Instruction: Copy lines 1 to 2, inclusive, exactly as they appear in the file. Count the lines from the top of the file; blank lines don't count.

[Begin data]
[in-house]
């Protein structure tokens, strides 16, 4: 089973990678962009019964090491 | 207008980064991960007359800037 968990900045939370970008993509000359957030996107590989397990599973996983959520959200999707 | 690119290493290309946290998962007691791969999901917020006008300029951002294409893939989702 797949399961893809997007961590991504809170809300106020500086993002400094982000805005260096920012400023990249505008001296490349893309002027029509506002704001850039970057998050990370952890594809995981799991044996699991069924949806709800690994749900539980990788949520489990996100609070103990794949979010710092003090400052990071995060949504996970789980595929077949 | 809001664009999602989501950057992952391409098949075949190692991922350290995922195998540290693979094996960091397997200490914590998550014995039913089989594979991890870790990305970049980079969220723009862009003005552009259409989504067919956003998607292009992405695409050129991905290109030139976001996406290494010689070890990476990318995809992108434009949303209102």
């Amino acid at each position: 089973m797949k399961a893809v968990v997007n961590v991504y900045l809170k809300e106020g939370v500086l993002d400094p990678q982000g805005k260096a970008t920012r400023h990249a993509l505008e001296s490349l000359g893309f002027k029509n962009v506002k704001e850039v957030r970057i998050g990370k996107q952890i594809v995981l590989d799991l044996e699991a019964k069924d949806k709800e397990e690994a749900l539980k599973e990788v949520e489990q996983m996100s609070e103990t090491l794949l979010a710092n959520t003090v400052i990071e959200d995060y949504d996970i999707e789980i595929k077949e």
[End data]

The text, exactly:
[in-house]
């Protein structure tokens, strides 16, 4: 089973990678962009019964090491 | 207008980064991960007359800037 968990900045939370970008993509000359957030996107590989397990599973996983959520959200999707 | 690119290493290309946290998962007691791969999901917020006008300029951002294409893939989702 797949399961893809997007961590991504809170809300106020500086993002400094982000805005260096920012400023990249505008001296490349893309002027029509506002704001850039970057998050990370952890594809995981799991044996699991069924949806709800690994749900539980990788949520489990996100609070103990794949979010710092003090400052990071995060949504996970789980595929077949 | 809001664009999602989501950057992952391409098949075949190692991922350290995922195998540290693979094996960091397997200490914590998550014995039913089989594979991890870790990305970049980079969220723009862009003005552009259409989504067919956003998607292009992405695409050129991905290109030139976001996406290494010689070890990476990318995809992108434009949303209102």